- Extended scope
The EU directive also applies to companies that are not based in the EU as soon as they offer goods or services in the EU or even only conduct online market research among EU citizens.
- Fines Higher
If a company violates data protection regulations, it faces a fine of up to four percent of annual sales.
- Reducing bureaucracy
Administrative circumstances such as reporting obligations for companies that process personal data are eliminated.
- Only from 16
Legally effective registration with internet services such as Facebook or Instagr.am should generally only be possible for young people from the age of 16 - because they can only give valid consent to the processing of their personal data from this age. According to the data protection ordinance, national laws should make exceptions possible here.
- Strengthening the national supervisory authorities
National data protection authorities are being strengthened in their competencies so that they can better implement the new EU rules. Among other things, they can prohibit individual companies from processing data. can stop certain data flows and impose fines on companies that amount to up to two percent of the respective worldwide annual income. In addition, they are allowed to initiate legal proceedings on data protection issues.
(Source: Forrester Research)
Article 15, right of access: EU citizens have the right, upon request, to find out which of their personal data a company uses for which purposes.
Article 17, right to cancellation: Companies must delete their personal data at the request of an EU citizen.
Article 20, right to data portability: Citizens of the European Union can arrange for their personal data to be transferred upon request.
Article 25 & 32, data protection: Companies must take appropriate technical measures to meet the requirements. What exactly "appropriate" means in the sense of the GDPR is explained in more detail in Article 32.
GDPR: Reporting obligation & penalties
Article 33 & 34, obligation to notify: Companies must report security incidents to the responsible authorities and the persons concerned within 72 hours of becoming aware of them.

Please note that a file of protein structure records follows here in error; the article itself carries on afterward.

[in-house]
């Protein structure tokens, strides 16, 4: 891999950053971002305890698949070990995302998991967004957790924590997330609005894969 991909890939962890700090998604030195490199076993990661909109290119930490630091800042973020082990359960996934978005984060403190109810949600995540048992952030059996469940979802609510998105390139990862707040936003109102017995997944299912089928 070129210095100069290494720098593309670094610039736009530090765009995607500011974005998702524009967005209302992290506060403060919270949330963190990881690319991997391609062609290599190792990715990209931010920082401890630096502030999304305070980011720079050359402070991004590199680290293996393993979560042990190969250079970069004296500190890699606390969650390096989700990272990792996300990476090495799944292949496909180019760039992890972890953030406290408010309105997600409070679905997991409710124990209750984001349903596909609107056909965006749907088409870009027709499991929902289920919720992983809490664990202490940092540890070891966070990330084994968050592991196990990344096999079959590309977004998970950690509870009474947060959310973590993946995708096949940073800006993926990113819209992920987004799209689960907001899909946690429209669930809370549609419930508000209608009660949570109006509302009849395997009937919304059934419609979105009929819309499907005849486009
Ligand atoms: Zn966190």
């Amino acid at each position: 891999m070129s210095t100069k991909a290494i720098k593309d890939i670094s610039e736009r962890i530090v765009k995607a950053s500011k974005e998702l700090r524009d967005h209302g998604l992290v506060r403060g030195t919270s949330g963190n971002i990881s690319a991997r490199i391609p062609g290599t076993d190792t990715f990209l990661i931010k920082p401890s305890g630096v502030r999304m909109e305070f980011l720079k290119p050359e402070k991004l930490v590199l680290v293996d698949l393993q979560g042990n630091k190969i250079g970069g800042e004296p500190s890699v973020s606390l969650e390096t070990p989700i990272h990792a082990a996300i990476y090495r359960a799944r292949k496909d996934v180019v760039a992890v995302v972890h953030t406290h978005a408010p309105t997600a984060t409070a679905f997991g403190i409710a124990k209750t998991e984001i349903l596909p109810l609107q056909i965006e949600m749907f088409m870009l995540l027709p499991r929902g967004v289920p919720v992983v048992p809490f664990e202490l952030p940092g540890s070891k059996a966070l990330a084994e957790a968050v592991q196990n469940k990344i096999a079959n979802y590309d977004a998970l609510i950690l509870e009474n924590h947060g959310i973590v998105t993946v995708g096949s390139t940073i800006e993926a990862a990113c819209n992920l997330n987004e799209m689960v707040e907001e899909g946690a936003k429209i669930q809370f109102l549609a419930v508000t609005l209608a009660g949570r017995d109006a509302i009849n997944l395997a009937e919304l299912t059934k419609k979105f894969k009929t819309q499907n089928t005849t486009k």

Article 35, impact assessment: Companies are obliged to carry out a data protection impact assessment in order to be able to assess the risks for EU citizens. The assessment must also provide information about the measures the company is taking to minimize the risks that have arisen.
Articles 37, 38 & 39, data protection officer: Some companies are obliged to appoint a data protection officer who monitors and ensures both the data protection strategy and GDPR compliance. A data protection officer is needed by companies that store or process large amounts of personal data from EU citizens and that carry out regular data reviews. State authorities must also appoint a data protection officer. The International Association for Privacy Professionals (IAPP) assumes that there are currently around 28,000 positions to be filled for data protection officers.
Article 50, International Cooperation: Internationally active companies that collect, store or process personal data from EU citizens must comply with the guidelines of the General Data Protection Regulation.
Article 83, penalties: In the event of violations, companies can face fines of up to 20 million euros - or four percent of total global sales.
This article is based on a contribution from our US sister publication csoonline.com.